Scientists solve the long-standing mystery: Why do some asthma patients respond poorly to treatment?

Identifying growth factors produced in patients with severe asthma could lead to new therapies, according to a study involving researchers at Rutgers

Patients with the most severe asthma produce special substances in their airways when they take medications during an asthma attack that block treatment, according to a study in which Rutgers researchers collaborated with researchers from Genentech, a member of the Roche Group.

Reporting in the diary Science Translational Medicinescientists have said two different so-called growth factors naturally occurring substances that stimulate cell proliferation is activated in the airways of patients with severe asthma as they inhale corticosteroids used as emergency treatment during an asthma attack.

The discovery was made when researchers investigate a lasting mystery in the treatment of asthma: why do some patients who suffer the most from the disease often have the least success with conventional rescue treatments?

Of the more than 25 million people in the United States with asthma, between 5 percent and 10 percent suffer from severe asthma, according to the American Lung Association. Corticosteroids, used to reduce swelling and irritation in the airways of people with moderate asthma, often do not work for those with severe asthma. Patients with severe asthma experience more frequent bouts of breathing problems than others.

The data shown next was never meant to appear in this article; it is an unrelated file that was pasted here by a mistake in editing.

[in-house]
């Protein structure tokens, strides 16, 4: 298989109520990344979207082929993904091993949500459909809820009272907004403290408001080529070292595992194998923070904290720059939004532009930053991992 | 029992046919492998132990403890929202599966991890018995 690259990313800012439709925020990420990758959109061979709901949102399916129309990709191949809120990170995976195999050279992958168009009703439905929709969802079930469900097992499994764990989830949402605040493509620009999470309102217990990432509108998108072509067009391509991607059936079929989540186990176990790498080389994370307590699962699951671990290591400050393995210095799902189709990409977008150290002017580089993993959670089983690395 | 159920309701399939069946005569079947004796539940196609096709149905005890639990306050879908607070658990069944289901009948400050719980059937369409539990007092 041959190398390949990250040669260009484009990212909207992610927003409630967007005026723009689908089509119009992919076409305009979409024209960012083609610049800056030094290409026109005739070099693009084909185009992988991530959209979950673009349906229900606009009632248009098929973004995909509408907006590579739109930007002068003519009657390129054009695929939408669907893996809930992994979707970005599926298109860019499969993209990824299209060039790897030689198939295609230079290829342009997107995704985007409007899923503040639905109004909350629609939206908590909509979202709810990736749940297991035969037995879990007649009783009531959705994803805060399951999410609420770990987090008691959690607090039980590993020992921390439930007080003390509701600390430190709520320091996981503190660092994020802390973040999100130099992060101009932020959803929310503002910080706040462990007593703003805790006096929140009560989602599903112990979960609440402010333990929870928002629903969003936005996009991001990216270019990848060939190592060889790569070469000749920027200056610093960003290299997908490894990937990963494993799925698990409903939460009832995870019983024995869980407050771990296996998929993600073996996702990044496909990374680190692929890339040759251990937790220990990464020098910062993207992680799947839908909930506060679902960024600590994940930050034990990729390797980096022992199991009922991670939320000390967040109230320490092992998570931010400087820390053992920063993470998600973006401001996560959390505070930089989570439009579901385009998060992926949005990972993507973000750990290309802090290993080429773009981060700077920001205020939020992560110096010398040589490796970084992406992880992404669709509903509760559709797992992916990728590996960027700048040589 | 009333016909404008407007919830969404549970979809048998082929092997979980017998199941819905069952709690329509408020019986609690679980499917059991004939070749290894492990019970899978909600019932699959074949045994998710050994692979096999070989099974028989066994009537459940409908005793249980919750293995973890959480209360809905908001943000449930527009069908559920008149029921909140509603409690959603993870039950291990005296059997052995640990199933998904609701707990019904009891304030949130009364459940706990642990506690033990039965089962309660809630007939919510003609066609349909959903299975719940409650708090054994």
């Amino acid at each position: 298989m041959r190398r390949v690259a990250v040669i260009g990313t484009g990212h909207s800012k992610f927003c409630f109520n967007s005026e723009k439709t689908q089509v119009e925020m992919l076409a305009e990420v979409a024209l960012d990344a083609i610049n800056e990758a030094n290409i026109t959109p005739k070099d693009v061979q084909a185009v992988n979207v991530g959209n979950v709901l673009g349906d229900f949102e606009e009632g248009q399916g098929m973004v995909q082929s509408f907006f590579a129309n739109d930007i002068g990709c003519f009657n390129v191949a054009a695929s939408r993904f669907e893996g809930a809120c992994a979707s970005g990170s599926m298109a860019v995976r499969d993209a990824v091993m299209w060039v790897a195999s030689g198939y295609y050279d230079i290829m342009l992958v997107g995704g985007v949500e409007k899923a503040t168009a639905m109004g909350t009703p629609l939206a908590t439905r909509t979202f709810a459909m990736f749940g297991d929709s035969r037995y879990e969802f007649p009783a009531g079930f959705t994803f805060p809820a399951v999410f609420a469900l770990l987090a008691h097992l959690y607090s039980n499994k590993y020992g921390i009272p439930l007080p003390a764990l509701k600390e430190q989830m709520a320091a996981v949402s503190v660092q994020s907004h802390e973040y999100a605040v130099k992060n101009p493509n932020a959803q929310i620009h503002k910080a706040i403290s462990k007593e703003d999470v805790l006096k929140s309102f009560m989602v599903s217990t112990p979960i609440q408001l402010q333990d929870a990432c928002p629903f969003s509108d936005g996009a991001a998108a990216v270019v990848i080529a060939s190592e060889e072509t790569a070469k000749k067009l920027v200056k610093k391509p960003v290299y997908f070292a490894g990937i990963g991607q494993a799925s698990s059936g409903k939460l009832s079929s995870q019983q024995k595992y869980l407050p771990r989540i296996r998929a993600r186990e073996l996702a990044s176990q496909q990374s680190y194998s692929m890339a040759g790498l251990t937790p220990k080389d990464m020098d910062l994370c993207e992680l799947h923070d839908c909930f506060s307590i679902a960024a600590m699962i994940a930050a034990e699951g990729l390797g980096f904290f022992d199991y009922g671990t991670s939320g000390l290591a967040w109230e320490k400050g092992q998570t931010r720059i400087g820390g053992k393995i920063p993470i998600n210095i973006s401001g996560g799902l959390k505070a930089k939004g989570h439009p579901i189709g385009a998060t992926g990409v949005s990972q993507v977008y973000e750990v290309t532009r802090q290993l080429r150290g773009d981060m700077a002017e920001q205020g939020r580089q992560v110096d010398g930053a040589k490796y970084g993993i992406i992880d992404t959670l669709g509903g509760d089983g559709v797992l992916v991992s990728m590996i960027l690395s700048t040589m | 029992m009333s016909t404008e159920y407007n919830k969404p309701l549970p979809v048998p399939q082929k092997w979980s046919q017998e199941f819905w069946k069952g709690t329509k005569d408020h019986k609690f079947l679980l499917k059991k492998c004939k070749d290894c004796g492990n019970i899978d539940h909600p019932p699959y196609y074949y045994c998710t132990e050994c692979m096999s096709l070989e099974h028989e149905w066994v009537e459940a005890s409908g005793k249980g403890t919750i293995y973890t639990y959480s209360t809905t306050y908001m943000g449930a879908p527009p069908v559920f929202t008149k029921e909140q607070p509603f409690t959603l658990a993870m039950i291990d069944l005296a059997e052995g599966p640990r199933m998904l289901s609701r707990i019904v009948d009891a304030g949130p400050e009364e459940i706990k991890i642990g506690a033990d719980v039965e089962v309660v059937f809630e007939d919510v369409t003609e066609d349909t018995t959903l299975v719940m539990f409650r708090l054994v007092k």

The researchers found that the use of inhaled steroids in patients with severe asthma promotes the secretion of growth factors – fibroblast growth factor (FGF) and granulocyte colony-forming growth factor (G-CSF) – in airway cells known as epithelium.

“We believe this answer explains why patients with severe asthma do not respond to such conventional therapy,” said author Reynold Panettiere Jr., Rutgers professor of medicine at Robert Wood Johnson Medical School and vice chancellor of clinical and translational science.

The researchers compared samples of bronchial airway epithelial cells (BAECs) that were exposed to inhaled corticosteroids and were collected from three groups: those with severe asthma, those with moderate asthma, and healthy volunteers.

By conducting genetic analysis to determine which genes were “involved” in BAECs, the researchers were able to see that FGF and G-CSF growth factors were expressed only in the cells of patients with severe asthma.

Growth factors are important in regulating various cellular processes, Panettiere said. In the case of an asthma attack in patients with severe asthma, the growth factors identified in the cells that cover the main connecting airways act directly against the action of corticosteroids. The results of the study suggest that different cellular pathways work in the cells of patients with severe asthma, especially those involved in inflammation.

Here’s how researchers imagine a new drug may work: In a study in mice, researchers found that if they blocked the cascade of chemicals that eventually triggered the secretion of growth factors, corticosteroids effectively reversed airway inflammation and even prevented the formation of airways. tissue scars.

“Our study revealed a potential mechanism to explain why patients with severe asthma do not respond to conventional therapy,” Panettiere said. “If we can find new treatment approaches that directly affect this mechanism, we may be able to restore steroid sensitivity and improve outcomes.”

Other Rutgers researchers on the Genentech-led paper include Cynthia Cosiol-White, an assistant professor in the pharmacology department at Robert Wood Johnson School of Medicine, and William Jester Jr., chief operating officer of the Institute of Translational Medicine and Science. Additional authors in the article are from Genentech in South San Francisco, California, and Texas A&M University in Houston, Texas.

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